LinkedIn published their Global Talent Trends for 2019 to highlight 4 key trends transforming the workplace:
4. Pay transparency
We’ve covered a different trend every day this week. Today, it’s anti-harassment.
Businesses with harassment issues are more likely to fail.
The absolute best case scenario’s that employees become disengaged, productivity’s lost and attrition increases. On the other hand, companies that foster a culture of inclusivity and respect are the ones that rarely struggle with talent attraction, employee satisfaction and retention.
There are a number of measures businesses are taking to tackle harassment. Highlighting existing policies, adding new ones and promoting ways to safely report cases are chief among them.
“Zero tolerance” policies are 4th in the 10 most common anti-harassment tactics cited in the report. With around 62% of talent professionals saying they’re effective.
However, the serious consequences of a ZT policy – demotion or dismissal – can dissuade individuals from reporting cases.
Jess Ladd’s the Founder and CEO of Callisto, a non-profit that “creates technology to detect repeat perpetrators of professional sexual coercion and sexual assault”. Jess cites retention as one of the best business cases for anti-harassment:
“Having a very clear explanation of your policy online is the most important thing you can do to encourage victims to come forward. It’s so simple and unsexy, yet so many institutions fail to do so”
To tackle harassment in the workplace, strong policy must meet an inclusive culture. Where open communication’s encouraged. Where anti-harassment’s part of the training programme. And where change is brought about from the top down.
It’s one reason female leadership’s seen as key to unlocking safer working environments. Because women are overwhelmingly on the receiving end of harassment in the workplace, “female leaders may be more sensitive to the issue and thus more likely to use their influence to combat it”.
That said, harassment’s indiscriminate: it can affect anyone at any time.
Company leaders are the architects of culture. And when they’re taking harassment seriously, everybody benefits.
While leaders are responsible for feeding company culture, it’s everyone else that has to eat it. And in this regard, employees have changed how they respond to harassment over the last few years.
We’re better at speaking up and calling out bad behaviour. We’re better at discussing social issues and telling fewer insensitive jokes. We’re better at listening than we were a few years ago.
But there’s still a long way to go.
Here’s what businesses determined to stamp out harassment need to do:
Hold your policy up against current legal requirements. If you haven’t got one, write one based on these.
Involve Consultants in the conversation. They’ll be able to tell you their interpretation of an inclusive, respectful culture. Given the subject matter’s sensitivity, anonymous surveys or external third parties could be useful in providing a more accurate bird’s eye view of the company.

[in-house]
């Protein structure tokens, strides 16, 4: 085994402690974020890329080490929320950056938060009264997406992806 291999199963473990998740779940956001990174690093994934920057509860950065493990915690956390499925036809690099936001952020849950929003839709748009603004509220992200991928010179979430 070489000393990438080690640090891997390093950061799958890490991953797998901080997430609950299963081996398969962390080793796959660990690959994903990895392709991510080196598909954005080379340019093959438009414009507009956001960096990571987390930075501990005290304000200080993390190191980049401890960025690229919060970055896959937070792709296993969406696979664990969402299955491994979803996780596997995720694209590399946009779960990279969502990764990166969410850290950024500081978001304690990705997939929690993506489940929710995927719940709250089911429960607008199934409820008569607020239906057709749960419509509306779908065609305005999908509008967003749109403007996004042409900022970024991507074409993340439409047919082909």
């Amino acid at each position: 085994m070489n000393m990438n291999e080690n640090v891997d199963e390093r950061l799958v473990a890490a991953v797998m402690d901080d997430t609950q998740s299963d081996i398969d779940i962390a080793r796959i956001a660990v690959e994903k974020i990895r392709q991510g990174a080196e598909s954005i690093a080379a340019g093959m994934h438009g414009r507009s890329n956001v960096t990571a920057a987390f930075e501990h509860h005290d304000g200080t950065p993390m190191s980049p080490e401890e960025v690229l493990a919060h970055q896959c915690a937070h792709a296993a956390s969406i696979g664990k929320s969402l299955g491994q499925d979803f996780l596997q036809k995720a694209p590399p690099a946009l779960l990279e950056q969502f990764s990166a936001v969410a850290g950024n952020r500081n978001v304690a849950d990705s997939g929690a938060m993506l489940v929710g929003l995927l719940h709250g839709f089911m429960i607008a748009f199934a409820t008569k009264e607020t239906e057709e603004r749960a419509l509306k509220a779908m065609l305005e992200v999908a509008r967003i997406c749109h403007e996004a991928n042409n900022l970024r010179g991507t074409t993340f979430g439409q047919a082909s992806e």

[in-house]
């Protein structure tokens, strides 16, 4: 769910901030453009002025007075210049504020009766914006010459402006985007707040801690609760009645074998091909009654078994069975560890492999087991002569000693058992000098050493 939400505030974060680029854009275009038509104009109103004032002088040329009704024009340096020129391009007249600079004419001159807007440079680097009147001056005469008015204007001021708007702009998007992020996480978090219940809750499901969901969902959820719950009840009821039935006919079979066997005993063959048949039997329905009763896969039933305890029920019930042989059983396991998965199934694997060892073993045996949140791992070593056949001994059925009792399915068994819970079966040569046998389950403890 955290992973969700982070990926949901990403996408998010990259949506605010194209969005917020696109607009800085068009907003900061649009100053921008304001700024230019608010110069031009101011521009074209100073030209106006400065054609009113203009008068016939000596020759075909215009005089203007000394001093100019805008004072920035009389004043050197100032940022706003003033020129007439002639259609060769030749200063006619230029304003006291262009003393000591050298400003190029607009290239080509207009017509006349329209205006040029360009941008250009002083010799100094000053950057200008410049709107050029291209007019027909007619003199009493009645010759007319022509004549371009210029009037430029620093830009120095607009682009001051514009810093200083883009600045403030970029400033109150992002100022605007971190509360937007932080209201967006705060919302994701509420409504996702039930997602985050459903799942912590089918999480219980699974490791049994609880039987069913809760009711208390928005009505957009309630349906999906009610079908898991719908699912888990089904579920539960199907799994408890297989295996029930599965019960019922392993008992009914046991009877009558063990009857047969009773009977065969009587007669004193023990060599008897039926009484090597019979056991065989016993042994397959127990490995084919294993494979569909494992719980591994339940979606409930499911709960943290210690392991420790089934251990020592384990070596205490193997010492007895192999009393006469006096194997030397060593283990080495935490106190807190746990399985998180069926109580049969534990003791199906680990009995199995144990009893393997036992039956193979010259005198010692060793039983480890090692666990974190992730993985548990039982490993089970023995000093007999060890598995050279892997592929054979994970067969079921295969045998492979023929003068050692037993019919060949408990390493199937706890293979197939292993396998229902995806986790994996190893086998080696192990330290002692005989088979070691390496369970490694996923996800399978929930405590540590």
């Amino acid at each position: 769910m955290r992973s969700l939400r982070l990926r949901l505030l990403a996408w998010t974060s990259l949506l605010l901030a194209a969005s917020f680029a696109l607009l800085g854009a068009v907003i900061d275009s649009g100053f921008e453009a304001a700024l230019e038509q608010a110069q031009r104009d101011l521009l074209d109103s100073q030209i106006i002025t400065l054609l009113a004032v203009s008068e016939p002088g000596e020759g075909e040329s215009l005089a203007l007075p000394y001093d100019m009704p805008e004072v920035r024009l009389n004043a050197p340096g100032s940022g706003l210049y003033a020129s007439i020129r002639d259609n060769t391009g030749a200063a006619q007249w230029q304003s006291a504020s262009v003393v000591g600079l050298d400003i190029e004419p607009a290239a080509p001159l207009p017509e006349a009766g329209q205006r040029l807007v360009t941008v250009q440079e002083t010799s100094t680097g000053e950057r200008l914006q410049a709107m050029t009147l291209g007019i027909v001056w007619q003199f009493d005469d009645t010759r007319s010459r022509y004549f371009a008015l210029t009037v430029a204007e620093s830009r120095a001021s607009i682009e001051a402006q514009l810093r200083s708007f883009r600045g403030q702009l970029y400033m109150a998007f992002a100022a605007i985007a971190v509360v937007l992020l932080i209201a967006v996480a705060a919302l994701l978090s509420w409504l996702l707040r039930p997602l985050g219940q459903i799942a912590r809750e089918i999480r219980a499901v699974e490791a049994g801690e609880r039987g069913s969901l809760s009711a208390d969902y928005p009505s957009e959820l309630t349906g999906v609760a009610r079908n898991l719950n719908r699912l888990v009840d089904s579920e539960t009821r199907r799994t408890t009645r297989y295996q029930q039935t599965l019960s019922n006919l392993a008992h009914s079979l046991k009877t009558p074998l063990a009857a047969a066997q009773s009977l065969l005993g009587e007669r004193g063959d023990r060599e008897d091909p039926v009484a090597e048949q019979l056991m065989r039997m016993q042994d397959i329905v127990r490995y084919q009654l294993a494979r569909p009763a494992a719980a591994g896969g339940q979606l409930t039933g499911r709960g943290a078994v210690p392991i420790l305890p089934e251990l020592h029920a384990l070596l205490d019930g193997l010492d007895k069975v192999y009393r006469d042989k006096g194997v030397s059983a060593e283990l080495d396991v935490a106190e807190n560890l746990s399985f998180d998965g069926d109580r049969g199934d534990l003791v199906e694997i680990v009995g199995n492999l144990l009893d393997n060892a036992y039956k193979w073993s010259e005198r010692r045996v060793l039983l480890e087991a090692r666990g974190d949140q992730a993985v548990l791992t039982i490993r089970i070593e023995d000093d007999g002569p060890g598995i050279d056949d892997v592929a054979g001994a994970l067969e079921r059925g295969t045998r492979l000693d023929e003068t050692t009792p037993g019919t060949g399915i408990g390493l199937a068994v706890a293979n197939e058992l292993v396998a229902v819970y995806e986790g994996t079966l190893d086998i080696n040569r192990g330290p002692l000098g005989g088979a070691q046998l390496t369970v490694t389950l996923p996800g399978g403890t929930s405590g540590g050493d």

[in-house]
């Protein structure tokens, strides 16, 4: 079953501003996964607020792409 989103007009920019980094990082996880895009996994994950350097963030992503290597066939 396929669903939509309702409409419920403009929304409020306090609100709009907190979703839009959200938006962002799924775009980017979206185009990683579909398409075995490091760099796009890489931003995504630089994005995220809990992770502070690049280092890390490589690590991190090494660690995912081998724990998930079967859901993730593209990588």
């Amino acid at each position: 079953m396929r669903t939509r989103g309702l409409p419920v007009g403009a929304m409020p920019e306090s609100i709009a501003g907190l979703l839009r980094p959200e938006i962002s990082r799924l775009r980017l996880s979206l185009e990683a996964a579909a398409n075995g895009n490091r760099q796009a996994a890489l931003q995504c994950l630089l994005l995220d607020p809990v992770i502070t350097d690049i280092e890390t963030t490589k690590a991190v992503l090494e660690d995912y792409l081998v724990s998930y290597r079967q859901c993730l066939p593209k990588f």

Data helps. Decision makers will want to see there’s a business case for either amending existing policy or creating a new one.
One thing that gets overlooked during discussions like this is that examples of good behaviour are just as relevant to include in anti-harassment policy as examples of bad. Some companies use a traffic light system to grade behaviours and make what can be quite dense policy easier to understand for everyone.
Make sure there’s multiple ways to report harassment. And that the policy isn’t overly rigid in this area. Again, you might want to use a third party to add an extra level of impartiality.
Train employees about how serious physical and sexual assault is. But teach them to recognise that comparatively minor offences are likely to reoccur if they aren’t dealt with. And equipping Consultants with the confidence to step in, and phrases to de-escalate situations, is hugely empowering.
If you’re looking to build an inclusive culture, the training has to reflect that. So include non-traditional examples of victim groups (eg: men) and deliver it in a way that encourages involvement. Depending on your team, this could be a group exercise involving rolepay. It could also be a completely online learning module.
Talking about harassment’s extremely hard. So make sure victims are heard and feel secure from the first point of contact onwards. There’ll be disciplinary processes to adhere to, but the report encourages an open door response from leaders.
“Respond to inappropriate behavior publicly and with real consequences. This shows other victims it’s worthwhile to come forward and deters other harassers from acting”
An inclusive, respectful culture’s the goal. Balanced with policy that holds individuals to account. How you do so has implications on your brand and as a result will drive people either toward or away from you.
70% of talent professionals in the UK believe anti-harassment’s “very important” to the future of HR and recruiting.
Figures from the House of Commons found that 40 per cent of women and 18 per cent of men had been harassed at work:
“We acknowledge a risk that portraying it as an issue that only affects women could discourage male victims from reporting complaints. However, women are significantly more likely to experience sexual harassment than men. Perpetrators are disproportionately men”
It’s everyone’s responsibility to prevent harassment. Because there isn’t a single person that doesn’t benefit from stamping it out.
Real Estate Recruitment Consultant at Cobalt Recruitment
Lead Recruitment Consultant at Austin Fraser & Austin Vita
Consultant - Change & Project Management at Deltra Group
Private Practice Junior Consultant (Interim) at Jameson Legal
Head of Product /Principal Consultant at Arrows Group